No. of Recommendations: 0
(Sorry, it's long.)

Recently extracted myself from position with AWRE. Partly frustration with their P-R dept. unwilling to give straight answers to straight questions, partly concern over price volatility, partly because loss of faith in timely applications, but mostly due to their dependence on RBOC roll-outs.

As I was investigating options locally for high-speed, economical broadband service, I called local Bell (SW Bell) to inquire about their plans for DSL. This was at suggestion of my local ISP, who is dependent on SW Bell for DSL access. Unbelievably, at SW Bell I couldn't find anyone who knew about their plans!!! So, in frustration I called the construction office to speak to field engineer who had helped me out with a previous problem. He was incredibly gracious and anxious to assist. He personally called their supposed "DSL Dept." and requested that a certain individual call me back. He (engineer) asked me to let him know if I did not get the call. I spoke to him a week later to let him know there was no call. Same thing the following week, after he again placed the request. He then gave ME the number, which I called. Had to leave a message. No return call. Finally spoke to a secretary who informed me that they actually had no timetable for DSL, and that they figured when they did get around to it, there would still be "plenty" of customers interested. (Meanwhile, cable access is exploding here from pent-up demand.) Hey, are you kidding me?!! What is with these (RBOC) guys! Was reminded of all this today when reading article at (Subscription site/ a few excerpts):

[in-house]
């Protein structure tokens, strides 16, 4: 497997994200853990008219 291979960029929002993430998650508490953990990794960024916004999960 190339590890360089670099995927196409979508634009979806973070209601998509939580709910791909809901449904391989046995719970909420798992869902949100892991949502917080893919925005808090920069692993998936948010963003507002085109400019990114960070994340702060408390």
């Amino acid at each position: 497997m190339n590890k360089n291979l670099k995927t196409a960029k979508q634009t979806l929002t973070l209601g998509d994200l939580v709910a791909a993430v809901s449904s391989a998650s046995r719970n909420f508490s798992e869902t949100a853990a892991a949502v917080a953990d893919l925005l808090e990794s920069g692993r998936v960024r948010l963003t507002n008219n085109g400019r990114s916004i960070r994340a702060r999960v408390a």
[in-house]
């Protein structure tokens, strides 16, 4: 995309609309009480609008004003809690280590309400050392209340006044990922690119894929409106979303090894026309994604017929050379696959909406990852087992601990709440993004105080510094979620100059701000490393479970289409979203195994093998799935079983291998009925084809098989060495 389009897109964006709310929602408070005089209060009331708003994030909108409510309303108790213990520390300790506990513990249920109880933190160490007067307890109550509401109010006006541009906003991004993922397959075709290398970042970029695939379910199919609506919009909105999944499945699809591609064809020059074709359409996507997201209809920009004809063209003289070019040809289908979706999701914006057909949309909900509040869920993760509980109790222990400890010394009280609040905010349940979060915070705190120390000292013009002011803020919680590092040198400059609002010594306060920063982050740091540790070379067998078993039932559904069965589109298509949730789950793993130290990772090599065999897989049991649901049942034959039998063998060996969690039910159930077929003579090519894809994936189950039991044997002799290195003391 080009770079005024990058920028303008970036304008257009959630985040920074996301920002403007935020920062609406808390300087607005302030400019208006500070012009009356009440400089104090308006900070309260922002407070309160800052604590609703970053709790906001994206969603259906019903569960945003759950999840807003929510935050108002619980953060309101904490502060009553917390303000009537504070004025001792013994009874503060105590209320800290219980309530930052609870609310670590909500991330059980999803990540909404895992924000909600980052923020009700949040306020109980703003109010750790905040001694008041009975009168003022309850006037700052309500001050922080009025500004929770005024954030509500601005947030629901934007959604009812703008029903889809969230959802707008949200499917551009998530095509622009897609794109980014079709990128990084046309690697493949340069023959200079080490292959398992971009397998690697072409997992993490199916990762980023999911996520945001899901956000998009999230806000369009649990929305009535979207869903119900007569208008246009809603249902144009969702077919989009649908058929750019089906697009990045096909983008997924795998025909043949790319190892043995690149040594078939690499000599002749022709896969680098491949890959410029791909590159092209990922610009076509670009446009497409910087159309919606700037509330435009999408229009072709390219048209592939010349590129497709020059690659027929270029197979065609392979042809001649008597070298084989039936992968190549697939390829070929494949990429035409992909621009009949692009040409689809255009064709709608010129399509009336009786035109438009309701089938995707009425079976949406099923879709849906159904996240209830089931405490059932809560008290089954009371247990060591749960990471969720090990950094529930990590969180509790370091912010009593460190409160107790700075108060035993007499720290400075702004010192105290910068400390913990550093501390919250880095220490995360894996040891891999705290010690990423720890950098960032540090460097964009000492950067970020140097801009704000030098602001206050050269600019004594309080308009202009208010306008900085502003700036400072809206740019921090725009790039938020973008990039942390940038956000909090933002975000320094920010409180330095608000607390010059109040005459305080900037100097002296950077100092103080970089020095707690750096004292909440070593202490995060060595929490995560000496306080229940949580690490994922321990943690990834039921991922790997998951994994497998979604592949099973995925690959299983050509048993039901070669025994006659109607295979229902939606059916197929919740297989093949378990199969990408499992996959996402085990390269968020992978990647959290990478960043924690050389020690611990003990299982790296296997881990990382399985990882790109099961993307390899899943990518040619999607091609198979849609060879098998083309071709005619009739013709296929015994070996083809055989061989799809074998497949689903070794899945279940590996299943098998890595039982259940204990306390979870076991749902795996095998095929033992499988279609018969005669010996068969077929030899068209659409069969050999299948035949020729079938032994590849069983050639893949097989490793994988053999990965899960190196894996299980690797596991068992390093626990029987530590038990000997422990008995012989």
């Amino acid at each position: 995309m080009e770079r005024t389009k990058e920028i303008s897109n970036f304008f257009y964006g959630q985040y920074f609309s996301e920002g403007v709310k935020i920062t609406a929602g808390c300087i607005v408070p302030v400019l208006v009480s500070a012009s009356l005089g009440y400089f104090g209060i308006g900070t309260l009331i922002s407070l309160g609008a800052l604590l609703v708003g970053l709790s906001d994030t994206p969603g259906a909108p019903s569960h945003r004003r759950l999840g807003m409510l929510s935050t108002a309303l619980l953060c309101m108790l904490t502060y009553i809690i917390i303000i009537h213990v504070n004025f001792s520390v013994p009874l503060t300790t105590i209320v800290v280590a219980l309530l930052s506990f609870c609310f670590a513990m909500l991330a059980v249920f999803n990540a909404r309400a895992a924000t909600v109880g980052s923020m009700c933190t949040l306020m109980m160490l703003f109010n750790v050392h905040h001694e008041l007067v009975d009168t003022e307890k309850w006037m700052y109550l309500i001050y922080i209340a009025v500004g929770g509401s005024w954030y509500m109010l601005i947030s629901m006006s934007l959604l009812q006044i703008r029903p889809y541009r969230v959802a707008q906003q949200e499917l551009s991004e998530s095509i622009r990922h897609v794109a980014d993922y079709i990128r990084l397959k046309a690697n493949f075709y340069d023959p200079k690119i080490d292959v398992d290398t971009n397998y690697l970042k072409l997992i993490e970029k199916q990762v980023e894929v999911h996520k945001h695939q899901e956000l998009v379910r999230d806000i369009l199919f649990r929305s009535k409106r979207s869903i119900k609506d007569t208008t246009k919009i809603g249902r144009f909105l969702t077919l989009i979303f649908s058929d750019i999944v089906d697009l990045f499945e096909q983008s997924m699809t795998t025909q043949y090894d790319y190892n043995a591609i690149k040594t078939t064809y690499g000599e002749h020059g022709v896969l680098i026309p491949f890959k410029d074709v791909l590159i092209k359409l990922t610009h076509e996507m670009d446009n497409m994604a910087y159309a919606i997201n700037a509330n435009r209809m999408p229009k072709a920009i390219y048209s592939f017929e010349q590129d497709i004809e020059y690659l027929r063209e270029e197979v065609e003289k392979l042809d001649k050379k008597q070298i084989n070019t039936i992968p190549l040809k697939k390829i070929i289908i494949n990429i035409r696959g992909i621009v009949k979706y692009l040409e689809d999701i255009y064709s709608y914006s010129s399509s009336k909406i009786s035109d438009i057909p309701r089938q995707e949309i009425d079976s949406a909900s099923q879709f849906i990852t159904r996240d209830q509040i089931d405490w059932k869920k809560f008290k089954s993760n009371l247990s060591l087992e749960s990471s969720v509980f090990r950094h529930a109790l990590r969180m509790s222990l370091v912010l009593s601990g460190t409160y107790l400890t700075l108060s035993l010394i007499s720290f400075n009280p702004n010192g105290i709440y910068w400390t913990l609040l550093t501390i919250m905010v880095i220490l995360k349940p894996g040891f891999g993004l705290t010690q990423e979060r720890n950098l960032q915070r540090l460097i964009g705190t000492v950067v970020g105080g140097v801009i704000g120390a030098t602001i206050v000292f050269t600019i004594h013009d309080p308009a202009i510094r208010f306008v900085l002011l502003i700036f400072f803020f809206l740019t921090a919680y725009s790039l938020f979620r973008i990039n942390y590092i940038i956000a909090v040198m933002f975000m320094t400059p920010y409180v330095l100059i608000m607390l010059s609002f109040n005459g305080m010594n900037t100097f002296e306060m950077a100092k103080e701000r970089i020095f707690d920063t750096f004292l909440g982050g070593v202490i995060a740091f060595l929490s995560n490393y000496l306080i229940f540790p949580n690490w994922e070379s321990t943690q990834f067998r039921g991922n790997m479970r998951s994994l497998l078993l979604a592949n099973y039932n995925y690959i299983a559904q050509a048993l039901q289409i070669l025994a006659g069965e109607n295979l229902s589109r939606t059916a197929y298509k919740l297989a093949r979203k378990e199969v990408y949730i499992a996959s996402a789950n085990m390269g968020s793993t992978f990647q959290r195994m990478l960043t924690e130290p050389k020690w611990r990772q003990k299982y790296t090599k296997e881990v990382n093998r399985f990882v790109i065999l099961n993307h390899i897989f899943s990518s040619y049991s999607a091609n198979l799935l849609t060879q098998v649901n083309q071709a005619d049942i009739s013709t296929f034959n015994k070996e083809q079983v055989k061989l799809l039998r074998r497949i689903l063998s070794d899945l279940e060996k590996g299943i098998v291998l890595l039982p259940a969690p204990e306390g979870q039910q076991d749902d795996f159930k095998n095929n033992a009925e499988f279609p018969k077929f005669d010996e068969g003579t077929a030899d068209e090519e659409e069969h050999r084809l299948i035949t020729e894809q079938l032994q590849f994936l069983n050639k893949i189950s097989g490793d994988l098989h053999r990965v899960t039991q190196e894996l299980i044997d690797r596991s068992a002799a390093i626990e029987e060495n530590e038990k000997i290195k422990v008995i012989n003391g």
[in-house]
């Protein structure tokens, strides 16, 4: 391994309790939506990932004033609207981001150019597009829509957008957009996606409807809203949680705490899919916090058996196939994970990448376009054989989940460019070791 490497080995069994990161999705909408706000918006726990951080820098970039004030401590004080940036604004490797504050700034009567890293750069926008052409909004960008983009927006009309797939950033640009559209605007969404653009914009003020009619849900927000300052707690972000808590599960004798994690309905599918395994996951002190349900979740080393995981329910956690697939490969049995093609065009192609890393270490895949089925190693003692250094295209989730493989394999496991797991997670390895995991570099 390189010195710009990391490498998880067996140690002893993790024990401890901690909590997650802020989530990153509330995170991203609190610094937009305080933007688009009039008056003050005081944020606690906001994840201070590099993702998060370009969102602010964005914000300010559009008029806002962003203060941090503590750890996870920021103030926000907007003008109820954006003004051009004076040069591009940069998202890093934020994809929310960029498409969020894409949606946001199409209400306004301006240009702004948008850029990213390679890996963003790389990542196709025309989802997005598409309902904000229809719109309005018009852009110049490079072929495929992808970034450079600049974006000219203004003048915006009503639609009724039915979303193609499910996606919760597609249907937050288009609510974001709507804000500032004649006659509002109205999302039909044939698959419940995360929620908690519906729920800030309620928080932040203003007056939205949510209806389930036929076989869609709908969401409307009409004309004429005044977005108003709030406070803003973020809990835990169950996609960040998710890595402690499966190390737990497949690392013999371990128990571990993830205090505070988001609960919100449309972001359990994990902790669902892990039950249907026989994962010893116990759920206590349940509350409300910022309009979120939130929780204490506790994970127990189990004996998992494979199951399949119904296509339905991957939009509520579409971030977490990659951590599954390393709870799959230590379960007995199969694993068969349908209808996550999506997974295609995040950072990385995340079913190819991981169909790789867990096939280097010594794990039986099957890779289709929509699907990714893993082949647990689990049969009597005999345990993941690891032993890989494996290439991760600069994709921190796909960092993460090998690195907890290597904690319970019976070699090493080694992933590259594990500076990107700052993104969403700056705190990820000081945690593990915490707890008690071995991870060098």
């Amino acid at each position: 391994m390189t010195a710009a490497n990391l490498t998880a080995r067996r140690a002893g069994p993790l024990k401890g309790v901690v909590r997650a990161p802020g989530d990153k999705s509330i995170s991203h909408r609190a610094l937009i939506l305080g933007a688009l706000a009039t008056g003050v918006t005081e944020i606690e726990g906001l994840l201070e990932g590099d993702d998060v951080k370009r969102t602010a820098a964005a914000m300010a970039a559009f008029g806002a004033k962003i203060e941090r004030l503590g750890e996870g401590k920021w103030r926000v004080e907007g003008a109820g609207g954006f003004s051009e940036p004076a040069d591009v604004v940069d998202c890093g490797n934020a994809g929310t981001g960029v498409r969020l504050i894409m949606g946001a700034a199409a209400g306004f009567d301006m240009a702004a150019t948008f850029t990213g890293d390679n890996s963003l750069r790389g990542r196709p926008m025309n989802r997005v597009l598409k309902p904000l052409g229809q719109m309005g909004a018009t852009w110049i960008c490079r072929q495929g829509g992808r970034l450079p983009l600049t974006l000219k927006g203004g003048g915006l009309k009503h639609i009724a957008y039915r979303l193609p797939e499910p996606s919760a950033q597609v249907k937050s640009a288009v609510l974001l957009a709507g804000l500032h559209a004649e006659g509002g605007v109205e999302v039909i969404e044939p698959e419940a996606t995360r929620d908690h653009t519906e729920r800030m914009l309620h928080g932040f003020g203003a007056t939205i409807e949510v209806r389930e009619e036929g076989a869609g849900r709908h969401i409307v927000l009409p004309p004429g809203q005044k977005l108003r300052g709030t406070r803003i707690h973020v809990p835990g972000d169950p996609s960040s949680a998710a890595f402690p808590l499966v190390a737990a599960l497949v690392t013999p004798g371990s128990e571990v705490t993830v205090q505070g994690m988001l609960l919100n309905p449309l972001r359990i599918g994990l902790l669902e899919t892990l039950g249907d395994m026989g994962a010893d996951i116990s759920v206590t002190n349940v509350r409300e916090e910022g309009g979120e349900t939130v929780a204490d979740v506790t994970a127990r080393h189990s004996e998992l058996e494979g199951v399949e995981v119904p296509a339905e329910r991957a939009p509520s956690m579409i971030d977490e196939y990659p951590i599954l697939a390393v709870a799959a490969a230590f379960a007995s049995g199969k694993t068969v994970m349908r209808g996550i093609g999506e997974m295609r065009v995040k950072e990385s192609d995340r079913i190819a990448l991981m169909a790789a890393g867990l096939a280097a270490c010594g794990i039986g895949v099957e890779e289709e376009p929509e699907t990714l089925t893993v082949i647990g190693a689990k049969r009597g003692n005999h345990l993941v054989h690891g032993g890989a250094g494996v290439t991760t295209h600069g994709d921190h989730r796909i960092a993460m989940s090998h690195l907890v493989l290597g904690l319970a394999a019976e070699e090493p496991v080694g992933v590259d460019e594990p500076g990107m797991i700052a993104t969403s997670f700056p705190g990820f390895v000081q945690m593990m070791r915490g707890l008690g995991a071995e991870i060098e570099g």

"Bell Atlantic (BEL:NYSE) reigns supreme over the
wealthy, populous Northeast region, but the phone
giant has been moving at a snail's pace to deliver
quick access to the Internet.

But the Baby Bells as a group have been slow to roll
out their broadband strategy. In the past eight
months, Bell Atlantic has acquired far less than
20,000 subscribers, according to analysts and
industry executives. This puts Bell Atlantic at the
back of a crawling pack of Baby Bells. ...

"The regional Bells are about steady returns, they're
not growth companies, and not aggressive in areas
where they may lose money," says Mike Smith, a
senior telecommunications industry analyst and
consultant with Stratecast Partners. Smith advises
telecom service providers, including the Bells.

That may be hurting some of the smaller ISPs.
Privately held Huntington Beach, Calif., ISP
Flashcom signed an alliance agreement with Bell
Atlantic in June, but President and CEO Brad Sachs
says the company's slow uptake and shifting
technology decisions means that he has been
unable to sign on any subscribers thus far. "They're
a phone company, for chrissake," says Sachs. "

TSC 7/28/99

Boy, maybe as Nole1 on ATHM has suggested, the best market for xDSL is the business community - but I sure get impatient as an investor, and uncomfortable - relying on these Bells for anything. That's a tough place for AWRE to be, it seems to me.

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